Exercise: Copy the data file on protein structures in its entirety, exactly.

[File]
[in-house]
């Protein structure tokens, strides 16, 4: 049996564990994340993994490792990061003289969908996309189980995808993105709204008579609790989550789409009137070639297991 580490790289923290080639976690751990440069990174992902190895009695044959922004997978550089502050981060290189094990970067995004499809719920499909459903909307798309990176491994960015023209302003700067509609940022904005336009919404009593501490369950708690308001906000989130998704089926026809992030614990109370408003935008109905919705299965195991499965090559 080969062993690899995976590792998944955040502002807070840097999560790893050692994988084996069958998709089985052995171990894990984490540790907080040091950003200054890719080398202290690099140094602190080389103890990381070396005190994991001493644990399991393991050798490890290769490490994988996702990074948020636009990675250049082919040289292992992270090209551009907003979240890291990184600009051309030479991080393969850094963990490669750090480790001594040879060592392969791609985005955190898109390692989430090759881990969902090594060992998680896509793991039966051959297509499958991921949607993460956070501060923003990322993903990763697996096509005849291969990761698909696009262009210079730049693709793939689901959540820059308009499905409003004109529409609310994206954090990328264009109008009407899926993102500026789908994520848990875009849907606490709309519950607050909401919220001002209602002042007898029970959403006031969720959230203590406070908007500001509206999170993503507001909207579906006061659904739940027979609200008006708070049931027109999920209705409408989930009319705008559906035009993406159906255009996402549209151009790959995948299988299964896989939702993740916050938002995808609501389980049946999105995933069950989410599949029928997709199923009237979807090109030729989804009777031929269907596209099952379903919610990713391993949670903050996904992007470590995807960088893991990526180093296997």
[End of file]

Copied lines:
[in-house]
């Protein structure tokens, strides 16, 4: 049996564990994340993994490792990061003289969908996309189980995808993105709204008579609790989550789409009137070639297991 580490790289923290080639976690751990440069990174992902190895009695044959922004997978550089502050981060290189094990970067995004499809719920499909459903909307798309990176491994960015023209302003700067509609940022904005336009919404009593501490369950708690308001906000989130998704089926026809992030614990109370408003935008109905919705299965195991499965090559 080969062993690899995976590792998944955040502002807070840097999560790893050692994988084996069958998709089985052995171990894990984490540790907080040091950003200054890719080398202290690099140094602190080389103890990381070396005190994991001493644990399991393991050798490890290769490490994988996702990074948020636009990675250049082919040289292992992270090209551009907003979240890291990184600009051309030479991080393969850094963990490669750090480790001594040879060592392969791609985005955190898109390692989430090759881990969902090594060992998680896509793991039966051959297509499958991921949607993460956070501060923003990322993903990763697996096509005849291969990761698909696009262009210079730049693709793939689901959540820059308009499905409003004109529409609310994206954090990328264009109008009407899926993102500026789908994520848990875009849907606490709309519950607050909401919220001002209602002042007898029970959403006031969720959230203590406070908007500001509206999170993503507001909207579906006061659904739940027979609200008006708070049931027109999920209705409408989930009319705008559906035009993406159906255009996402549209151009790959995948299988299964896989939702993740916050938002995808609501389980049946999105995933069950989410599949029928997709199923009237979807090109030729989804009777031929269907596209099952379903919610990713391993949670903050996904992007470590995807960088893991990526180093296997």